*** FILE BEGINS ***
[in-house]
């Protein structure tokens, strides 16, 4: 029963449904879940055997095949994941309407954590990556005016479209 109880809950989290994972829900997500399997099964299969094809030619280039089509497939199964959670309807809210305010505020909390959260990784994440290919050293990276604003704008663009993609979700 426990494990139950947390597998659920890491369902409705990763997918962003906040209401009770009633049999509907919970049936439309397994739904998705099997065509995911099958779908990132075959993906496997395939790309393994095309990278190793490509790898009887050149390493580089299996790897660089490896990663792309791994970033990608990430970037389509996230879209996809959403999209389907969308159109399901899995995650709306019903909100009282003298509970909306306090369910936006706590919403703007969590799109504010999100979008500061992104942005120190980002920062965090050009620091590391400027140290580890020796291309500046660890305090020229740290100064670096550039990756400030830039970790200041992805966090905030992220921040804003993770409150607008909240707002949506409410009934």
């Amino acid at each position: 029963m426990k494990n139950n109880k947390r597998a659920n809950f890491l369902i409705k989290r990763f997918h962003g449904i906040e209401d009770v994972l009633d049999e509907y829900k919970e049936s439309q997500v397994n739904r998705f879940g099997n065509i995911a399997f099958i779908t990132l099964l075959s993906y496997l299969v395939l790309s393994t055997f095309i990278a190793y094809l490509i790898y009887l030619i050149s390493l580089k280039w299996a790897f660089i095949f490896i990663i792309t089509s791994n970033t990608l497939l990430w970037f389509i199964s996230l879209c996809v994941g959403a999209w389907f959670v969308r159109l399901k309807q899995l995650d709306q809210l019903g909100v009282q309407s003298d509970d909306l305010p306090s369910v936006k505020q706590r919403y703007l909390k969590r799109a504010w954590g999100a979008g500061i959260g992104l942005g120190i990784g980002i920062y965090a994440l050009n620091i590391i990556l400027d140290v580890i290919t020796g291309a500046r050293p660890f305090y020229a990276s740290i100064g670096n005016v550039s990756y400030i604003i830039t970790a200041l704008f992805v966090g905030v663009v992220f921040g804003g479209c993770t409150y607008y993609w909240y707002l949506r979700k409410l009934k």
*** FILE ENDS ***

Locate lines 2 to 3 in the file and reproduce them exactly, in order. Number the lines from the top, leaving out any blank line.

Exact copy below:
């Protein structure tokens, strides 16, 4: 029963449904879940055997095949994941309407954590990556005016479209 109880809950989290994972829900997500399997099964299969094809030619280039089509497939199964959670309807809210305010505020909390959260990784994440290919050293990276604003704008663009993609979700 426990494990139950947390597998659920890491369902409705990763997918962003906040209401009770009633049999509907919970049936439309397994739904998705099997065509995911099958779908990132075959993906496997395939790309393994095309990278190793490509790898009887050149390493580089299996790897660089490896990663792309791994970033990608990430970037389509996230879209996809959403999209389907969308159109399901899995995650709306019903909100009282003298509970909306306090369910936006706590919403703007969590799109504010999100979008500061992104942005120190980002920062965090050009620091590391400027140290580890020796291309500046660890305090020229740290100064670096550039990756400030830039970790200041992805966090905030992220921040804003993770409150607008909240707002949506409410009934």
């Amino acid at each position: 029963m426990k494990n139950n109880k947390r597998a659920n809950f890491l369902i409705k989290r990763f997918h962003g449904i906040e209401d009770v994972l009633d049999e509907y829900k919970e049936s439309q997500v397994n739904r998705f879940g099997n065509i995911a399997f099958i779908t990132l099964l075959s993906y496997l299969v395939l790309s393994t055997f095309i990278a190793y094809l490509i790898y009887l030619i050149s390493l580089k280039w299996a790897f660089i095949f490896i990663i792309t089509s791994n970033t990608l497939l990430w970037f389509i199964s996230l879209c996809v994941g959403a999209w389907f959670v969308r159109l399901k309807q899995l995650d709306q809210l019903g909100v009282q309407s003298d509970d909306l305010p306090s369910v936006k505020q706590r919403y703007l909390k969590r799109a504010w954590g999100a979008g500061i959260g992104l942005g120190i990784g980002i920062y965090a994440l050009n620091i590391i990556l400027d140290v580890i290919t020796g291309a500046r050293p660890f305090y020229a990276s740290i100064g670096n005016v550039s990756y400030i604003i830039t970790a200041l704008f992805v966090g905030v663009v992220f921040g804003g479209c993770t409150y607008y993609w909240y707002l949506r979700k409410l009934k």